It’s a conversation that I have over and over again and it usually starts with “What do you want to say on your website?” when I’m taking a brief from a client.

The answer varies a bit, but almost always includes things like:

  • We want people to know about all our services/products.
  • We want people to understand what we do.
  • We want people to trust us.
  • We don’t want to appear to be a small company.
  • We want people to ring us up and buy.

All these seem reasonable things to want and I can see you nodding in agreement!

Now could you just take off your Website Owner hat and put on the Website Visitor one?

So you’re visiting a website that you are interested in for some reason – what do you want to see?

  • A list of things you can buy
  • The details of all the things you can buy
  • Accreditations and testimonials
  • A lot of creative description on the About page

Are you ready to buy now?

If the reason you visited the site was specifically to buy something the answer will be ‘yes’.  But what percentage of website visitors are planning to buy before they even enter the URL or click a link?

Most people are looking for information.

  • They may have met someone from your company at a networking event, conference, exhibition or other business event and made enough of a connection to want to check you out.
  • Some people have searched for a particular key words to find out about what kind of products or services are actually available and get an idea of prices or specs.
  • Some people have been delegated by their boss to do some research on a particular subject and have no intention of buying anything at this stage.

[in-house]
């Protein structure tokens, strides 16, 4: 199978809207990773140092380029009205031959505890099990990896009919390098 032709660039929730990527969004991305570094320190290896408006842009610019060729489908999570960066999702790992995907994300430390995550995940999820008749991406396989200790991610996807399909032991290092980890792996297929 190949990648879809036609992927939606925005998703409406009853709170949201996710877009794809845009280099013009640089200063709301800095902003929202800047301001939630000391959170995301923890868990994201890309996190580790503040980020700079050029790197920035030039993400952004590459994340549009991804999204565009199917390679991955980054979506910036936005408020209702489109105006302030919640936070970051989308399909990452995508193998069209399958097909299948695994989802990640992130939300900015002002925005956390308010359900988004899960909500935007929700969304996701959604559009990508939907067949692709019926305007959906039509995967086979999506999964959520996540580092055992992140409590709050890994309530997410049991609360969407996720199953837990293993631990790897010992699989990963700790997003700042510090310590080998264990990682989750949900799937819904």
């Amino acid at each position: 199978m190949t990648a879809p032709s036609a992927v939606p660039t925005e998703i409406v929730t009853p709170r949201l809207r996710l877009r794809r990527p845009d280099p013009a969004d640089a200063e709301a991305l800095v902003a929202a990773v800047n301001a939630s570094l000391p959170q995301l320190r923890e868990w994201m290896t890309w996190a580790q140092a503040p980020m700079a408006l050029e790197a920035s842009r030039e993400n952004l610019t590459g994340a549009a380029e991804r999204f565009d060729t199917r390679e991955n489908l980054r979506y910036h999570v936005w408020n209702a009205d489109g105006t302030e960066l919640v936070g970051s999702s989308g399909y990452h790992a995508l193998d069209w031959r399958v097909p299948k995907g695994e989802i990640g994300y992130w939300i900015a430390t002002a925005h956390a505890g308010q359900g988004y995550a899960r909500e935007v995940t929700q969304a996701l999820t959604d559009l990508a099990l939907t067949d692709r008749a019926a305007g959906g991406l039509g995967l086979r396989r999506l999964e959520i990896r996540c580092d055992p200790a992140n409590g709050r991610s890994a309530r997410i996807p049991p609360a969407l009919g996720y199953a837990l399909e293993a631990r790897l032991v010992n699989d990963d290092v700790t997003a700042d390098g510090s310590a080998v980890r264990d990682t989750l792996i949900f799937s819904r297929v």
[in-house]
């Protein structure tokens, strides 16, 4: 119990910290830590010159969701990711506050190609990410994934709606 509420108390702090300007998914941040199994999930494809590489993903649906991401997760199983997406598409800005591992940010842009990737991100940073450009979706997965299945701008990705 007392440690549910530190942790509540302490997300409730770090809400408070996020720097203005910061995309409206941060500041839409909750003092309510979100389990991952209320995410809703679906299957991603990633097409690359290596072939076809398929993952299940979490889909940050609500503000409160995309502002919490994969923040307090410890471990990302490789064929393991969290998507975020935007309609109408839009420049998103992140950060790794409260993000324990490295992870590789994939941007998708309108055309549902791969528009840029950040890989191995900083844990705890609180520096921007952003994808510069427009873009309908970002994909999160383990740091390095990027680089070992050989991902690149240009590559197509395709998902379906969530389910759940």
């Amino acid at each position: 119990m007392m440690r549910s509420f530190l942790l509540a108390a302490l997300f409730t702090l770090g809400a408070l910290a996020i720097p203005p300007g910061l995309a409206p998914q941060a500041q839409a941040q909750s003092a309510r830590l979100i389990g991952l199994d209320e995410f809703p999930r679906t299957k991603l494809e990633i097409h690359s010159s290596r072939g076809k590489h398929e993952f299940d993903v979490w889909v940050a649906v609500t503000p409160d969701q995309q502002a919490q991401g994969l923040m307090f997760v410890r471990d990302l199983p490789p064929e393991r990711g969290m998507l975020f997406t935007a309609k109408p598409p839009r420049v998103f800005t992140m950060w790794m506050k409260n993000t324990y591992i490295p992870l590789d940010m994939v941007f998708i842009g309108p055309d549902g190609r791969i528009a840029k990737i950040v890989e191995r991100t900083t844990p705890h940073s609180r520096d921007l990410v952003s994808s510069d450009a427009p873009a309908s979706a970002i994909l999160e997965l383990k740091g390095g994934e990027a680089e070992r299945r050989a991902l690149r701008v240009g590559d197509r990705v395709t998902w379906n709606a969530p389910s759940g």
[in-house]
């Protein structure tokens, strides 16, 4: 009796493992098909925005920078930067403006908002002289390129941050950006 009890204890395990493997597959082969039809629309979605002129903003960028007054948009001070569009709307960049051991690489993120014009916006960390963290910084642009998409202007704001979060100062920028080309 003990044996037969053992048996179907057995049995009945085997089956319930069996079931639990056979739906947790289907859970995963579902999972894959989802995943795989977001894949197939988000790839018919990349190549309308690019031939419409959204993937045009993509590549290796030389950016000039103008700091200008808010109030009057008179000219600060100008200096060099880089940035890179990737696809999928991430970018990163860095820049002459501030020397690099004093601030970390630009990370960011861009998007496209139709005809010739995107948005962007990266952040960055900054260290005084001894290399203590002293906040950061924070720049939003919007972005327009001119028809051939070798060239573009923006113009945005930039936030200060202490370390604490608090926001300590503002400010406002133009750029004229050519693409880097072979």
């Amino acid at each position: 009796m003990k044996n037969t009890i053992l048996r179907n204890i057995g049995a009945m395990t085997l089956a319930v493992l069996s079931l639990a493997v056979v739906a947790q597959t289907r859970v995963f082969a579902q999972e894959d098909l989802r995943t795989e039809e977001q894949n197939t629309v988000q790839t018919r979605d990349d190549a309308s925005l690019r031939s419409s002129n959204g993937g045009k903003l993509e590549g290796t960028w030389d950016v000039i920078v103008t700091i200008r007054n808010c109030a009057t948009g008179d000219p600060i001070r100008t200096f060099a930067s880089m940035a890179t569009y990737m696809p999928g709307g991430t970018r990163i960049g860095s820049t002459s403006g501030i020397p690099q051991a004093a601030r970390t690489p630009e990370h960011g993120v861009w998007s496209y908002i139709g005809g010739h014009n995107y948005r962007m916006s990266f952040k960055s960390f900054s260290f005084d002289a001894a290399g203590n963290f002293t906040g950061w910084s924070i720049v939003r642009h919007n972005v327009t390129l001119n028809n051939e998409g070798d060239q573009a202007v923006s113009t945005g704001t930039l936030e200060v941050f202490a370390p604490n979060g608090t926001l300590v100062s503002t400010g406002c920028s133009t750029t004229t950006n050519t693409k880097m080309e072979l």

So how much effort will they put into reading your carefully crafted copy?

There are three key elements:

  1. A website that looks professional – and up-to-date in design.
  2. Good, strong headlines and section headers that hook the reader in and entice them to read more.
  3. Enough information to satisfy the reader that you are ‘their kind of organisation’ and can deliver what they’re looking for.

Clearly if you want to sell products off the website you’ll need enough information on each one for people to understand the specifications – and a price.  However, if you’re selling services people buy YOU.  That means your website needs to in your voice and a good reflection of your company values and beliefs.

Most important of all it needs to tell people WHAT THEY GET – not what you do.

If you really want to impress visitors to your website you need to understand why your existing clients like using your organisation.  Ask some of them – and ask them what changed for them when you’d provided them with what they were looking for.  THAT’S what other people want to know – what it’s like working with you and what the results are likely to be.

It’s all about reader engagement – not just presenting information.